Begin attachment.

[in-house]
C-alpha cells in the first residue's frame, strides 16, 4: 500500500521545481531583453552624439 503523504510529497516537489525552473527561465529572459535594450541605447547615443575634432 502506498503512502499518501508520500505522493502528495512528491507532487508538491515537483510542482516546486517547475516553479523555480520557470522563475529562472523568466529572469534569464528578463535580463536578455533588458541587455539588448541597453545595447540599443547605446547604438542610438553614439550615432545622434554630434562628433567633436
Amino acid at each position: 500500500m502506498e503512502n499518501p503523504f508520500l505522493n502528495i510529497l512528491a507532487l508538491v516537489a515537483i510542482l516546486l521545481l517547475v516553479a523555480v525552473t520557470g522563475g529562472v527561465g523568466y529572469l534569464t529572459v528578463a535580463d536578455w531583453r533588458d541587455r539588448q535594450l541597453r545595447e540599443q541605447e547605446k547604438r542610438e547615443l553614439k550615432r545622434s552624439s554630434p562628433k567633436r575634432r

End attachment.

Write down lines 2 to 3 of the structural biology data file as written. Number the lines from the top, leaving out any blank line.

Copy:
C-alpha cells in the first residue's frame, strides 16, 4: 500500500521545481531583453552624439 503523504510529497516537489525552473527561465529572459535594450541605447547615443575634432 502506498503512502499518501508520500505522493502528495512528491507532487508538491515537483510542482516546486517547475516553479523555480520557470522563475529562472523568466529572469534569464528578463535580463536578455533588458541587455539588448541597453545595447540599443547605446547604438542610438553614439550615432545622434554630434562628433567633436
Amino acid at each position: 500500500m502506498e503512502n499518501p503523504f508520500l505522493n502528495i510529497l512528491a507532487l508538491v516537489a515537483i510542482l516546486l521545481l517547475v516553479a523555480v525552473t520557470g522563475g529562472v527561465g523568466y529572469l534569464t529572459v528578463a535580463d536578455w531583453r533588458d541587455r539588448q535594450l541597453r545595447e540599443q541605447e547605446k547604438r542610438e547615443l553614439k550615432r545622434s552624439s554630434p562628433k567633436r575634432r